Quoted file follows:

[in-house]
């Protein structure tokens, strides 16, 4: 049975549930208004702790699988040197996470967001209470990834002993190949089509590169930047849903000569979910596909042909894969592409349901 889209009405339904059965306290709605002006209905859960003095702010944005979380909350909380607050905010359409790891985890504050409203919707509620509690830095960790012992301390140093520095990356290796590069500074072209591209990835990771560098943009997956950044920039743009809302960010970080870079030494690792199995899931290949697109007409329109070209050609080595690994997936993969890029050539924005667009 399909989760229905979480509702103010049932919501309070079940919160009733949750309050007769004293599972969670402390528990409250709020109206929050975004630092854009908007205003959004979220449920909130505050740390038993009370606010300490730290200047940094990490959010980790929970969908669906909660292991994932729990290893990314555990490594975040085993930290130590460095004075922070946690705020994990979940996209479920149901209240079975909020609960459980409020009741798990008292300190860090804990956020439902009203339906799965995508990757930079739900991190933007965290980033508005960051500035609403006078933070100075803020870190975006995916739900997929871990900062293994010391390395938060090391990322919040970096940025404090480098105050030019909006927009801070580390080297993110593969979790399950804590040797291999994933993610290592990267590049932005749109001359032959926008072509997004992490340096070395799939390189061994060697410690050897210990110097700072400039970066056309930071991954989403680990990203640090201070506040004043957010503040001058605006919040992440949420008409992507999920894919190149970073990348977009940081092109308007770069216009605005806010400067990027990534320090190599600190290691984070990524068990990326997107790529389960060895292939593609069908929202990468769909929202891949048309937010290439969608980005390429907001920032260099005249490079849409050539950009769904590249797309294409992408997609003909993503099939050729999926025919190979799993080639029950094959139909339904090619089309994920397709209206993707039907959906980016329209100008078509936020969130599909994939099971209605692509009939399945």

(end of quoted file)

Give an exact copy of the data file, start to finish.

[in-house]
């Protein structure tokens, strides 16, 4: 049975549930208004702790699988040197996470967001209470990834002993190949089509590169930047849903000569979910596909042909894969592409349901 889209009405339904059965306290709605002006209905859960003095702010944005979380909350909380607050905010359409790891985890504050409203919707509620509690830095960790012992301390140093520095990356290796590069500074072209591209990835990771560098943009997956950044920039743009809302960010970080870079030494690792199995899931290949697109007409329109070209050609080595690994997936993969890029050539924005667009 399909989760229905979480509702103010049932919501309070079940919160009733949750309050007769004293599972969670402390528990409250709020109206929050975004630092854009908007205003959004979220449920909130505050740390038993009370606010300490730290200047940094990490959010980790929970969908669906909660292991994932729990290893990314555990490594975040085993930290130590460095004075922070946690705020994990979940996209479920149901209240079975909020609960459980409020009741798990008292300190860090804990956020439902009203339906799965995508990757930079739900991190933007965290980033508005960051500035609403006078933070100075803020870190975006995916739900997929871990900062293994010391390395938060090391990322919040970096940025404090480098105050030019909006927009801070580390080297993110593969979790399950804590040797291999994933993610290592990267590049932005749109001359032959926008072509997004992490340096070395799939390189061994060697410690050897210990110097700072400039970066056309930071991954989403680990990203640090201070506040004043957010503040001058605006919040992440949420008409992507999920894919190149970073990348977009940081092109308007770069216009605005806010400067990027990534320090190599600190290691984070990524068990990326997107790529389960060895292939593609069908929202990468769909929202891949048309937010290439969608980005390429907001920032260099005249490079849409050539950009769904590249797309294409992408997609003909993503099939050729999926025919190979799993080639029950094959139909339904090619089309994920397709209206993707039907959906980016329209100008078509936020969130599909994939099971209605692509009939399945």